Over time old laws tend to be ignored (or not as strictly enforced) for whatever reason. So there are some weird laws still on the books in many states, such as: don’t wear cowboy boots in Blythe, Calif., unless you own at least two cows; in Louisiana if you bite someone with your natural teeth it is simple assault, if with false teeth it is aggravated assault; in Washington state, any “motorist with criminal intentions [must] stop at the city limits and telephone the police as he is entering the town” (not sure which town that is); and the list goes on. So as you’re traveling around the country, don’t say we didn’t warn you. From The Daily Meal and

Current wildfire information 
Complete, up-to-the-minute wildfire information around the U.S., from Incident Information System (InciWeb), a U.S. government interagency. (92 wildfires [“incidents”] in the U.S. as of Friday night.)

Here is our “master list” of more than 700 websites we like.

No overnight parking at these Walmarts
See which Walmarts in the USA do NOT allow overnight RV stays.

RV Clubs
Check out our Directory of RV Clubs and Organizations.

Camp Under The Stars And Stripes With 10% Off!
Camp under the stars and stripes this summer in some of the most desirable vacation destinations. Enjoy everything you love about the great outdoors and plan your next getaway on You’ll find the best in cabin and RV camping in more than 180 locations across the country. Click here to receive 10% off of your stay today!

rvshrinkAsk the RV Shrink

How to deal with noisy neighbors
during campground quiet time

Dear RV Shrink:
We have been RVing for a long time but recently we had an event that was a new experience for us. I thought we had seen it all, but I was wrong. We were in Silver Springs State Park in Florida and about 10 o’clock at night a group showed up to claim the site next to us. They were camping in a horse trailer with a loud diesel truck as a tow vehicle. Without exaggeration, it took them over an hour to back it into a wide, straight site, with little to hit except bushes. For awhile I thought it must be the Candid Camera crew trying to get a stir out of us.  … —Coiled Spring in Silver Springs

Read the rest of the question and the RV Shrink’s advice.

Can’t get enough of the Shrink? Read his new e-book: Dr. R.V. Shrink: Everything you ever wanted to know about the RV Lifestyle but were afraid to ask or check out his other e-books.

Truma AquaGo®: Instant, Constant and Endless Hot Water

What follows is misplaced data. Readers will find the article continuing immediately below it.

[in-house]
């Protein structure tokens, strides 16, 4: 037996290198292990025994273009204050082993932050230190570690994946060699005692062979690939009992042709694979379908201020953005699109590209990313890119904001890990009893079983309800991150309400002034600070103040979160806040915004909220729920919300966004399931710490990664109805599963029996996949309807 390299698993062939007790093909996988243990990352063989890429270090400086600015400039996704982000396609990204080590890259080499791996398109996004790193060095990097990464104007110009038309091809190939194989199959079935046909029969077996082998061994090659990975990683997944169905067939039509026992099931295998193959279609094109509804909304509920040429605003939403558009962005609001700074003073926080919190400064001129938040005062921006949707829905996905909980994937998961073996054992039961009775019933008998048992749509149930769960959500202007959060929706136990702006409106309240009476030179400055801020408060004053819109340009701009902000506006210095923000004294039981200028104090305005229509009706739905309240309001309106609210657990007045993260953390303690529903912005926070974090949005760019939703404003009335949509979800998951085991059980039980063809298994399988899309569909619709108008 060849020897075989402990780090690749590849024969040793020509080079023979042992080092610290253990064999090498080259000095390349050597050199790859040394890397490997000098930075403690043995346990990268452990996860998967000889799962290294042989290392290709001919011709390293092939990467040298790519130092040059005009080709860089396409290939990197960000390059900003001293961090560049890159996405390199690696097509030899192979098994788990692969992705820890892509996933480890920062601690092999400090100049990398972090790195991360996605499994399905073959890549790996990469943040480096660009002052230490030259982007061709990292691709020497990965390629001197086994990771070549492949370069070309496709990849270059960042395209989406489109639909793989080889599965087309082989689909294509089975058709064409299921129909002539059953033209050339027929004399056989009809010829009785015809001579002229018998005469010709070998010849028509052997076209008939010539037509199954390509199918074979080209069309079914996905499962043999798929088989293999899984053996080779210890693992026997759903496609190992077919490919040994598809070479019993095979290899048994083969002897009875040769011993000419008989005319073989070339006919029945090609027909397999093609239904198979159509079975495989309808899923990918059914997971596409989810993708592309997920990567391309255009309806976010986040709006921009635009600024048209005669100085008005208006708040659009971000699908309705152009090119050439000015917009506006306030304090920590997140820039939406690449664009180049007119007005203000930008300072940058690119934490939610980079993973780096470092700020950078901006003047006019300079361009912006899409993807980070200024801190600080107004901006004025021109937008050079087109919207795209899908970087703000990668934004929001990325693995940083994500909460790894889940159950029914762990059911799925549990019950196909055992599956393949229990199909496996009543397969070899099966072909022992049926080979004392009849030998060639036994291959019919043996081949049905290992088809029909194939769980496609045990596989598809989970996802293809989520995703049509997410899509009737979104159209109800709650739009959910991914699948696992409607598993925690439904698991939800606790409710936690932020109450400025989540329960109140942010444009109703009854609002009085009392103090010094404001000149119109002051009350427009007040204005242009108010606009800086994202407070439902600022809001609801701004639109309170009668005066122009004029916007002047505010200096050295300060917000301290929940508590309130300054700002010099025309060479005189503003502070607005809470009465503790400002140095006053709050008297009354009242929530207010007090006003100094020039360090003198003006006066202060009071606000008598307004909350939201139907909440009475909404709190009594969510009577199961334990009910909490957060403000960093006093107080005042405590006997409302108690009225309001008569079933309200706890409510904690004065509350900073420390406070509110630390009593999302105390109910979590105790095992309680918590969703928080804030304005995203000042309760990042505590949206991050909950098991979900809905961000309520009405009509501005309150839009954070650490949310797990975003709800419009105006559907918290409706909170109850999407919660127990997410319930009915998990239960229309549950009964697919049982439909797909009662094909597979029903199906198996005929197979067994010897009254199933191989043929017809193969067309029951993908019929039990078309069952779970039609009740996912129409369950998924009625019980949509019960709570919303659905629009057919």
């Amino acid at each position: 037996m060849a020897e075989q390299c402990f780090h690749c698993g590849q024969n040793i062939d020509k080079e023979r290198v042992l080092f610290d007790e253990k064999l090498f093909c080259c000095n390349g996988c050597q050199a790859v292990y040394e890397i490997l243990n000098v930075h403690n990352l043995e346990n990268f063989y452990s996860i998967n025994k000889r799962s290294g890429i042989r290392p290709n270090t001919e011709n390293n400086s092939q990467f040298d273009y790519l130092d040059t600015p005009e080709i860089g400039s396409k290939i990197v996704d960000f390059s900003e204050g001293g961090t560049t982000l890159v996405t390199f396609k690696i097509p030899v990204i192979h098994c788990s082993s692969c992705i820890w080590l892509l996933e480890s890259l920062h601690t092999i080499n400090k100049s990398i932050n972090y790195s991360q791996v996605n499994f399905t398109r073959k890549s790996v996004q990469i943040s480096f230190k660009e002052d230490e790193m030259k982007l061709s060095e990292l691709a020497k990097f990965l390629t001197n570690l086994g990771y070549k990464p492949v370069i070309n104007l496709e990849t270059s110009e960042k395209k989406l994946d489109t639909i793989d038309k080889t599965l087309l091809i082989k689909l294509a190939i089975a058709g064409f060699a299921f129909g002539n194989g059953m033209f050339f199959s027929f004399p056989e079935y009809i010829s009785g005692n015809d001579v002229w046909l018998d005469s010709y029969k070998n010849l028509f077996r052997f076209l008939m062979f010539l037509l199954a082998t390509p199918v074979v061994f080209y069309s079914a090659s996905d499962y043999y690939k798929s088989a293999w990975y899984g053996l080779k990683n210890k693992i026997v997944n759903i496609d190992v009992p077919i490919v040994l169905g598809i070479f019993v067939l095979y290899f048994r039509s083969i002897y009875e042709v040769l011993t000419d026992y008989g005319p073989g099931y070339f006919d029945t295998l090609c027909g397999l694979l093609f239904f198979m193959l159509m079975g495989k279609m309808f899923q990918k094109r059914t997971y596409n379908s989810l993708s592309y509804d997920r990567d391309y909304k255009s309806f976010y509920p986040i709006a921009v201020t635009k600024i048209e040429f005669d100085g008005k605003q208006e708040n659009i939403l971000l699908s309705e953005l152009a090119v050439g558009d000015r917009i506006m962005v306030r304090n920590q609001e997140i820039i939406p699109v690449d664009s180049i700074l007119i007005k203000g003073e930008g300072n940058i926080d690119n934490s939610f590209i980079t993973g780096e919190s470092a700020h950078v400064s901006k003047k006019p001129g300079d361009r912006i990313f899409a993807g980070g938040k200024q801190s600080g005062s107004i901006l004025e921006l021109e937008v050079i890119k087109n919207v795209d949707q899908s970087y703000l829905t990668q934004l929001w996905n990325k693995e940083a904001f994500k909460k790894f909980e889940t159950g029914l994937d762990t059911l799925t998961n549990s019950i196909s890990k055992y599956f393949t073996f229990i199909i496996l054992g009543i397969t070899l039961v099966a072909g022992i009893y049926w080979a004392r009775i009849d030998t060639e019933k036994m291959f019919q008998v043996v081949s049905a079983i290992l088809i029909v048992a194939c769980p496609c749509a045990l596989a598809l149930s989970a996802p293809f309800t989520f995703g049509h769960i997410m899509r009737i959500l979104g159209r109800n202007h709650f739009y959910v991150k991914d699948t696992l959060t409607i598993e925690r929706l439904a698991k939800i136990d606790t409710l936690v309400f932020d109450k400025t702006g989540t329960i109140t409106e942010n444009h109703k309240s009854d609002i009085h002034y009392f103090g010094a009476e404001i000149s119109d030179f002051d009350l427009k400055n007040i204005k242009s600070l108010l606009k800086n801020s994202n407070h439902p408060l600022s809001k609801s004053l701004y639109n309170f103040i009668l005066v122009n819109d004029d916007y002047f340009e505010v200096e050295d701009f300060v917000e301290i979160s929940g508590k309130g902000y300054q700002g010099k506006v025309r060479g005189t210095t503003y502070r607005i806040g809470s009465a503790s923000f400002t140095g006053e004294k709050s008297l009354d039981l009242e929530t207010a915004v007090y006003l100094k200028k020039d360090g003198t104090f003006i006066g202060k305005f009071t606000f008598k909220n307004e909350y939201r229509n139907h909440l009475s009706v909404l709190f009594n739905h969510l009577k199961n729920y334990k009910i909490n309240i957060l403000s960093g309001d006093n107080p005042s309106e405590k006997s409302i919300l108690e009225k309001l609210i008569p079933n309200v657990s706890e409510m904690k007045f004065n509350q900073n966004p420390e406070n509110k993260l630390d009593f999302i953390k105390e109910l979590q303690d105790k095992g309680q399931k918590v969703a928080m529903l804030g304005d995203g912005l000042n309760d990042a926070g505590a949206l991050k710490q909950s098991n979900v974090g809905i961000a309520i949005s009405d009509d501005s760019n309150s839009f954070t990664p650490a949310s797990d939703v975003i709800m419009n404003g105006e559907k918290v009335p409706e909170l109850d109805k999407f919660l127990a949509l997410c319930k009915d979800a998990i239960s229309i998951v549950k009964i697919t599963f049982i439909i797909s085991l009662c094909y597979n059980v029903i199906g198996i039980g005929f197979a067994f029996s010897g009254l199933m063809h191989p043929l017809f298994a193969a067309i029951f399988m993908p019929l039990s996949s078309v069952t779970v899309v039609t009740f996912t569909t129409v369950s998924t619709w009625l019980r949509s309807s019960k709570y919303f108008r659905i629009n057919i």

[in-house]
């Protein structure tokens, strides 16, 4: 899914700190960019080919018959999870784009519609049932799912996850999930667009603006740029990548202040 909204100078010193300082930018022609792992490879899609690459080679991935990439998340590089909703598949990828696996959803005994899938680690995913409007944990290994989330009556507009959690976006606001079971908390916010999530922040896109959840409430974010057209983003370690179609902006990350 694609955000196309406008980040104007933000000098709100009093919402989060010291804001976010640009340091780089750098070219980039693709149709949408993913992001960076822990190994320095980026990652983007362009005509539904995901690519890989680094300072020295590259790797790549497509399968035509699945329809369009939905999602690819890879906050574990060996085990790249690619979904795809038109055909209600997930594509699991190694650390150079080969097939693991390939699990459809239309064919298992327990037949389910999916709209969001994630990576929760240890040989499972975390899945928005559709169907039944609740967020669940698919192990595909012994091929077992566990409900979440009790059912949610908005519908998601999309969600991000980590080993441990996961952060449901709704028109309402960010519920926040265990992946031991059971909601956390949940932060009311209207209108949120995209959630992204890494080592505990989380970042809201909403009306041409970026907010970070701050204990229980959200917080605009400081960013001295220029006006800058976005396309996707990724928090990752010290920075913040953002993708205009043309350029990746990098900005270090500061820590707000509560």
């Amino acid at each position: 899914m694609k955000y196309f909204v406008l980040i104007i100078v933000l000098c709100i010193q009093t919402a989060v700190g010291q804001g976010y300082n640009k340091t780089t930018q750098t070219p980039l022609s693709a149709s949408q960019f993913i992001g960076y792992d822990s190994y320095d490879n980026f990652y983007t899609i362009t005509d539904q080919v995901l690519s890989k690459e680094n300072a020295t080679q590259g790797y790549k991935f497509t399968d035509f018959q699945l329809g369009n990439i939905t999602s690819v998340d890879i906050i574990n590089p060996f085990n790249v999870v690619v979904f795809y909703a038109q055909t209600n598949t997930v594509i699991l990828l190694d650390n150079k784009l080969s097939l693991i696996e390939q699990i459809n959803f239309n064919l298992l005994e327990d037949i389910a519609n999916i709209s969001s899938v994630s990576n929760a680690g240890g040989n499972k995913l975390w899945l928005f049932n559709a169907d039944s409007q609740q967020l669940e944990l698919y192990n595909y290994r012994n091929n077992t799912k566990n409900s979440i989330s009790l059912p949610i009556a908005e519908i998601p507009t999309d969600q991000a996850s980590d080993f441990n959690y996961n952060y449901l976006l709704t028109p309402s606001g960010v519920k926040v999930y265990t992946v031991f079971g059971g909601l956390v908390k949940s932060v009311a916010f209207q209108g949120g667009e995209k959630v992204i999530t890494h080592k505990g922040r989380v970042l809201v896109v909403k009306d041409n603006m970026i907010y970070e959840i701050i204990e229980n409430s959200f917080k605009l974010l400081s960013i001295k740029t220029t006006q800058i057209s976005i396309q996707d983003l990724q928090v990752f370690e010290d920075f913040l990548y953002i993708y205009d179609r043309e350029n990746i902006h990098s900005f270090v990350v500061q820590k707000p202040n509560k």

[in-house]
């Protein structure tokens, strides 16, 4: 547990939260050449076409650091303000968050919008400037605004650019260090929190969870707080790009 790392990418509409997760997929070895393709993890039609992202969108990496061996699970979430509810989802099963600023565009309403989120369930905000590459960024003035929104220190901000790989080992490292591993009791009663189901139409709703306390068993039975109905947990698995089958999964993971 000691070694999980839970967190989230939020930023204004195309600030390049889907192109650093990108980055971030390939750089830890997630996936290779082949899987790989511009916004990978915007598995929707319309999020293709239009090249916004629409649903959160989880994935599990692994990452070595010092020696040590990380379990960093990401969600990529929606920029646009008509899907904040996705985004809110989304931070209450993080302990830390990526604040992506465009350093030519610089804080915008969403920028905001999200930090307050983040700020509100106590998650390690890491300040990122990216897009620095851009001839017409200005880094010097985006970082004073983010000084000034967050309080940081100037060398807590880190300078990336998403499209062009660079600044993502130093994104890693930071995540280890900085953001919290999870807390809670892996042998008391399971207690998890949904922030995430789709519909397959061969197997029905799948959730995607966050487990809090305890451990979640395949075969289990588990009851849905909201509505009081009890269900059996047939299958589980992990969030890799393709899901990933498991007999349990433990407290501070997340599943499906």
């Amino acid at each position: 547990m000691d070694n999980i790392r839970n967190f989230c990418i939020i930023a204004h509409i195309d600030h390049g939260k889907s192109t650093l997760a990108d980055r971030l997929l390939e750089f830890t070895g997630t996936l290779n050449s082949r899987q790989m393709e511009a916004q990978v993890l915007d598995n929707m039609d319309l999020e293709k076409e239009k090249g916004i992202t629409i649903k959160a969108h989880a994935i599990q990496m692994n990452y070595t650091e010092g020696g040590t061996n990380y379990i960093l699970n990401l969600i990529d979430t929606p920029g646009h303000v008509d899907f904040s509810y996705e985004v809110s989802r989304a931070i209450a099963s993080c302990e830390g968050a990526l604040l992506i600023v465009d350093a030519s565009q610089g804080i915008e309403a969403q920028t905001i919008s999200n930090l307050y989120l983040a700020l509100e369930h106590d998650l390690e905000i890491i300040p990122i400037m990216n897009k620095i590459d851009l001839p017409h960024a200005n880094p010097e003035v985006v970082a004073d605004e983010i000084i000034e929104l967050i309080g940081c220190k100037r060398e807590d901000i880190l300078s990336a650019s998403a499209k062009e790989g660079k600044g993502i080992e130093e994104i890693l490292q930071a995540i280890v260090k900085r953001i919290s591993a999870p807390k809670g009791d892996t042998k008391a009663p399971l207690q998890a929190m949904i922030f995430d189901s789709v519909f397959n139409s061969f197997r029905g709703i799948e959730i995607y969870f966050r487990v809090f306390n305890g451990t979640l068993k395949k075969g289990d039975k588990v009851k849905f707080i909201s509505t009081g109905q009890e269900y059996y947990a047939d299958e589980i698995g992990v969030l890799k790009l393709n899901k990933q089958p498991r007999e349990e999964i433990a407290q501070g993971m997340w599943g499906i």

trumalogoThe revolutionary Truma AquaGo®  hybrid instant water heater provides instant, constant and endless hot water. The Truma AquaGo® is the only RV water heater that can be decalcified to extend product life and maintain performance. And its “Easy Drain Lever” makes winterization simple. Use the Truma AquaGo® to replace any 6 to 16 gallon water heater. Find a dealer at

gas-738Latest fuel prices
Here are the latest U.S. average prices per gallon of gasoline and diesel fuel:
Regular unleaded gasoline: $2.30 (on July 10). Change from week before: Up 4 cents; Change from year before: Up 4 cents.
Diesel: $2.48 (on July 10). Change from week before: Up 1 cent; Change from year before: Up 7 cents.

Heat your RV with Electricity, not Propane!
SAVE $$$! Until now, the standard for heating recreation vehicles of all types has been to use bottled propane (LPG). With the CheapHeat™ system there’s a better option. Now you have a choice to change the central heating system between gas and electric with the flip of a switch. When you choose to run on electric heat rather than gas, your coach will be heated by the electricity provided by the RV park. Learn more.

RV Quick Tips

Keep your “lazy Susan’s” contents corralled
Wayne Girard says his wife has found a way to keep the spices and bottles from falling off her galley’s “lazy Susan.” The cagey woman stretches a shower cap over the round table and keeps them from jumping off. Wayne says the cheap hotel giveaway shower caps work best, and they’re clear so you can see through them, too. Thanks,Wayne!

A few(!) of Tiki’s campground tags

Another great pet safety tip